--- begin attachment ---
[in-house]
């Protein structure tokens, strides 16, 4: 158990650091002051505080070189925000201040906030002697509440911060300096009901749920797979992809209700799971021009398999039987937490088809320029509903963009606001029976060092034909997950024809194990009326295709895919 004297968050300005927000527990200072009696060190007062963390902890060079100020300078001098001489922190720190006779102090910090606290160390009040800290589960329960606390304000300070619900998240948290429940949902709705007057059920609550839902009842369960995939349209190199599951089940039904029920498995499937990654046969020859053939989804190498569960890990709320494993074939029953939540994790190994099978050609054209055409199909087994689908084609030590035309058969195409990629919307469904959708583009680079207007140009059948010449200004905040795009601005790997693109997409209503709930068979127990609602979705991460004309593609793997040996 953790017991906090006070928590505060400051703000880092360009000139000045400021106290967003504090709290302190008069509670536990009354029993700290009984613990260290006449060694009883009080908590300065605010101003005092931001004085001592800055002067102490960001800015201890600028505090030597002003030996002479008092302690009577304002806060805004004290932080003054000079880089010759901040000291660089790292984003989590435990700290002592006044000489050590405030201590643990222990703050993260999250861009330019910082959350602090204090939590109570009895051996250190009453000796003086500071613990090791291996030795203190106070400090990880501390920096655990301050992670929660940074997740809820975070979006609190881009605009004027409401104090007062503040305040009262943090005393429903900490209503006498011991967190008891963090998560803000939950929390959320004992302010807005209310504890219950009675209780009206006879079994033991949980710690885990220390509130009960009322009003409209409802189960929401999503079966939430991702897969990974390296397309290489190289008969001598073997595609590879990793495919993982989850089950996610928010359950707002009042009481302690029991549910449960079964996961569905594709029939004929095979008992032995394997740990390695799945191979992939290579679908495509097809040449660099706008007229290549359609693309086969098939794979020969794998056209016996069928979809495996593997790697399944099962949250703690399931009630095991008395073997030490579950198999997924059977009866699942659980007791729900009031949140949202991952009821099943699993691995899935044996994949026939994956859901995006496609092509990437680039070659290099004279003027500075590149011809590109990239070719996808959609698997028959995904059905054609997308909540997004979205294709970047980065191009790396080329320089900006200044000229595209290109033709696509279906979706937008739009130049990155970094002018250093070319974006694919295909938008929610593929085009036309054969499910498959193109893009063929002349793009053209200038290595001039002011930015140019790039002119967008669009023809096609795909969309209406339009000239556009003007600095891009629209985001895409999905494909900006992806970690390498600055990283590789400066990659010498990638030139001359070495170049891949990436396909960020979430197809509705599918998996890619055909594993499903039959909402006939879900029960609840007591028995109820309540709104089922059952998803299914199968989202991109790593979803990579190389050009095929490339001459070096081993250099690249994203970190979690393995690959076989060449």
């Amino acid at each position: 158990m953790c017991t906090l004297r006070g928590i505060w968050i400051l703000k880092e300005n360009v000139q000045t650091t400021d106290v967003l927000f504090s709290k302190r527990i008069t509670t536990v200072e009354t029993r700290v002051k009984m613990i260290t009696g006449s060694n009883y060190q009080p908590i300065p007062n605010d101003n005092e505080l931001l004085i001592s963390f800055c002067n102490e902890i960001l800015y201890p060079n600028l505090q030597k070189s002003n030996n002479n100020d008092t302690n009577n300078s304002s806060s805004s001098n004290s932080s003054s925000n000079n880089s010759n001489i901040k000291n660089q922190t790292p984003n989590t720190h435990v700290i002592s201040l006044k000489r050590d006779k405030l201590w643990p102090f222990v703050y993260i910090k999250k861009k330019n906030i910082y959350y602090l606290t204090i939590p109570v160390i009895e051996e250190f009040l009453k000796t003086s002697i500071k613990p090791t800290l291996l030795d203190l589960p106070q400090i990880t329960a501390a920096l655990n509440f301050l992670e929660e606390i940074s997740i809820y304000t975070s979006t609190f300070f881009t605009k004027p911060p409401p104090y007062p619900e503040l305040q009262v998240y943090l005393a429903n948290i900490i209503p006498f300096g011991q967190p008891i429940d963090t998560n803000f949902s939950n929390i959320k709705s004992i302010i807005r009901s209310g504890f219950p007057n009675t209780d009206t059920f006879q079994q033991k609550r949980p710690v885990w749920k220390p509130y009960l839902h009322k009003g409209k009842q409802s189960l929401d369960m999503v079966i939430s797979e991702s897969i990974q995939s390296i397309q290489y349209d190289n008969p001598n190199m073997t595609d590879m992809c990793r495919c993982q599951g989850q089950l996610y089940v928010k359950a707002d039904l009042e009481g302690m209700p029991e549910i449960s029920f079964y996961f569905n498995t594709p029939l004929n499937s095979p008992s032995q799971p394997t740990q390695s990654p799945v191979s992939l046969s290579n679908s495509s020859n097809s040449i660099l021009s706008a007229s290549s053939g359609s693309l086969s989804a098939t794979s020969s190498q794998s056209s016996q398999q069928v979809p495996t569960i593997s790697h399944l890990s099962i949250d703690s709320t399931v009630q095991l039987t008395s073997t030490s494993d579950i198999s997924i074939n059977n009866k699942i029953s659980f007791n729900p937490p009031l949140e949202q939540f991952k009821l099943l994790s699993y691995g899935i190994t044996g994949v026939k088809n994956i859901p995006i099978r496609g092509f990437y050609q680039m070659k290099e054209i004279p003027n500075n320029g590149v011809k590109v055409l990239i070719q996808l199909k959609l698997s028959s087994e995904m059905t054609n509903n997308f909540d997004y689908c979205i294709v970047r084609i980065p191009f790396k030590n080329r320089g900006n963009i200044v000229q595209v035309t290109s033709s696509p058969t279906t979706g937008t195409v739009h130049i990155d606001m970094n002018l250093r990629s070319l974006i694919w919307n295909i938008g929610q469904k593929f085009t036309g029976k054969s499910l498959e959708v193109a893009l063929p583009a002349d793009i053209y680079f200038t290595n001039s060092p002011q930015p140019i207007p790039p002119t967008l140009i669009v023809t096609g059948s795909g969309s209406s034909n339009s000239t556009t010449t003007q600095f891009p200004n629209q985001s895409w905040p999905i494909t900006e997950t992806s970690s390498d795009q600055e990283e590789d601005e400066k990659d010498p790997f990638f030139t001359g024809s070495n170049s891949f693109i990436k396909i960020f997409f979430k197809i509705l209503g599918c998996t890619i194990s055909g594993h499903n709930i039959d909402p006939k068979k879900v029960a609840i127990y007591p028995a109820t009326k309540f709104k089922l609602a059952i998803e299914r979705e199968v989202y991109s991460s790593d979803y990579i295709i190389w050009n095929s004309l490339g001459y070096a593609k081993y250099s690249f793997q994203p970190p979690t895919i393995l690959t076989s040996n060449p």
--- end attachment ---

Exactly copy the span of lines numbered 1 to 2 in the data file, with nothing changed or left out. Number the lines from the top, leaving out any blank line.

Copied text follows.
[in-house]
């Protein structure tokens, strides 16, 4: 158990650091002051505080070189925000201040906030002697509440911060300096009901749920797979992809209700799971021009398999039987937490088809320029509903963009606001029976060092034909997950024809194990009326295709895919 004297968050300005927000527990200072009696060190007062963390902890060079100020300078001098001489922190720190006779102090910090606290160390009040800290589960329960606390304000300070619900998240948290429940949902709705007057059920609550839902009842369960995939349209190199599951089940039904029920498995499937990654046969020859053939989804190498569960890990709320494993074939029953939540994790190994099978050609054209055409199909087994689908084609030590035309058969195409990629919307469904959708583009680079207007140009059948010449200004905040795009601005790997693109997409209503709930068979127990609602979705991460004309593609793997040996 953790017991906090006070928590505060400051703000880092360009000139000045400021106290967003504090709290302190008069509670536990009354029993700290009984613990260290006449060694009883009080908590300065605010101003005092931001004085001592800055002067102490960001800015201890600028505090030597002003030996002479008092302690009577304002806060805004004290932080003054000079880089010759901040000291660089790292984003989590435990700290002592006044000489050590405030201590643990222990703050993260999250861009330019910082959350602090204090939590109570009895051996250190009453000796003086500071613990090791291996030795203190106070400090990880501390920096655990301050992670929660940074997740809820975070979006609190881009605009004027409401104090007062503040305040009262943090005393429903900490209503006498011991967190008891963090998560803000939950929390959320004992302010807005209310504890219950009675209780009206006879079994033991949980710690885990220390509130009960009322009003409209409802189960929401999503079966939430991702897969990974390296397309290489190289008969001598073997595609590879990793495919993982989850089950996610928010359950707002009042009481302690029991549910449960079964996961569905594709029939004929095979008992032995394997740990390695799945191979992939290579679908495509097809040449660099706008007229290549359609693309086969098939794979020969794998056209016996069928979809495996593997790697399944099962949250703690399931009630095991008395073997030490579950198999997924059977009866699942659980007791729900009031949140949202991952009821099943699993691995899935044996994949026939994956859901995006496609092509990437680039070659290099004279003027500075590149011809590109990239070719996808959609698997028959995904059905054609997308909540997004979205294709970047980065191009790396080329320089900006200044000229595209290109033709696509279906979706937008739009130049990155970094002018250093070319974006694919295909938008929610593929085009036309054969499910498959193109893009063929002349793009053209200038290595001039002011930015140019790039002119967008669009023809096609795909969309209406339009000239556009003007600095891009629209985001895409999905494909900006992806970690390498600055990283590789400066990659010498990638030139001359070495170049891949990436396909960020979430197809509705599918998996890619055909594993499903039959909402006939879900029960609840007591028995109820309540709104089922059952998803299914199968989202991109790593979803990579190389050009095929490339001459070096081993250099690249994203970190979690393995690959076989060449």